Early in their recording career, the Ramsey Lewis Trio would release two, three sometimes four albums a year. “Back in those days, it was the practice to release frequently.  We’d be playing live, composing and coming up with new material all the time, so we wanted to capture it in recordings.  The rock & roll bands in the ‘60s began to set a precedent for recording an album only once a year and touring behind it,” Mr. Lewis recollects.

America was opening its arms to The Ramsey Lewis Trio when, in 1959, they scored a gig at New York's legendary Birdland!  While playing Chicago’s Cloister Inn, the invitation came and the trio headed back East. The initial booking at Birdland was only for three weeks, yet the exposure led to performances at the Newport Jazz Festival, Randall's Island Jazz Festival, and the Village Vanguard.
In the 1960s, Mr. Lewis and his trio became a household name. One of America’s most successful pianists, his recordings were topping the charts – “The In Crowd,” “Wade In The Water,” and “Hang On Sloopy.”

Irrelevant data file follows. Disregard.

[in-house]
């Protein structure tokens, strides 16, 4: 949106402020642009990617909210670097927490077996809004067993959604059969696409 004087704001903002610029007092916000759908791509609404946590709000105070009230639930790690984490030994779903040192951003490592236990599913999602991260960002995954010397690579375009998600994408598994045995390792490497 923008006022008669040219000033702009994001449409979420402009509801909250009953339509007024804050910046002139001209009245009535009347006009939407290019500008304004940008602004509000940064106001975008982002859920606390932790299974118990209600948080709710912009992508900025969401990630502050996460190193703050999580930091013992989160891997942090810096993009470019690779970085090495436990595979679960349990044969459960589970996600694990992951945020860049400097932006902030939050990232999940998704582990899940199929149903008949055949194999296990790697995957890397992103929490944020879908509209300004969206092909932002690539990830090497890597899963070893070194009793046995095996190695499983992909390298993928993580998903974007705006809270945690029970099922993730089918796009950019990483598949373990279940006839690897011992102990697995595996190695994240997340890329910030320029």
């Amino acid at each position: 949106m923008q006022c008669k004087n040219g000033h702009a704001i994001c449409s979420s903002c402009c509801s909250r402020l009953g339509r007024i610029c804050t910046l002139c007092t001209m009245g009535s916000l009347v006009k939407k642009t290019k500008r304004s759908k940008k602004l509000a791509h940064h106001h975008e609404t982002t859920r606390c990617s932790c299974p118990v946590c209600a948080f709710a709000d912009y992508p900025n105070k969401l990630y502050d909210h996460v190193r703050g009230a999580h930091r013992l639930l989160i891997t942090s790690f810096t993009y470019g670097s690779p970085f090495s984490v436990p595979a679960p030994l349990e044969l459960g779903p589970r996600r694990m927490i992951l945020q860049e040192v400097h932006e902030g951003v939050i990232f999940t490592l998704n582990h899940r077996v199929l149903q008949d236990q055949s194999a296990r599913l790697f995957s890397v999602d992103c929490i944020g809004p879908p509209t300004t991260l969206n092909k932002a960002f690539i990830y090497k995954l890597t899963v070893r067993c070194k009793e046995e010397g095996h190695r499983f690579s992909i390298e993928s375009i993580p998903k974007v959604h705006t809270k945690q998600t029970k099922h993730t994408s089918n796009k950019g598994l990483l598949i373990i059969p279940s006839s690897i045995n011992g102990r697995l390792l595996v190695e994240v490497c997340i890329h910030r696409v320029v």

Towards the end of 1965, he changed up the composition of the trio by recruiting bassist Cleveland Eaton and Chess house drummer Maurice White (who would go on to found legendary R&B group Earth, Wind & Fire.)  In a most creative and fruitful relationship over many years, Mr. White also produced several of Mr. Lewis' later albums. 

“Back in those days, radio, record labels, and bands all worked together.  Now it’s all splintered. You know, I’ve only been with four record labels my whole career - Chess, CBS-Columbia, GRP, and Narada Jazz.” 

When you come to think of it, with over 80 recordings, that’s an amazing feat.

Smooth Jazz fans will probably be most familiar with the GRP recordings, (1992 to 1998), such as Ivory Pyramid, Sky Islands, Between The Keys, Dance Of The Soul, and the first two blockbusters from super group Urban Knights, members of which have included Grover Washington Jr., Earl Klugh, Victor Bailey, and Omar Hakim.  From 1999 to 2005, Narada Jazz was proud to release 11 albums, including Appassionata, Time Flies, two new recordings with Nancy Wilson, six more Urban Knights albums and his first ever gospel recording, With One Voice.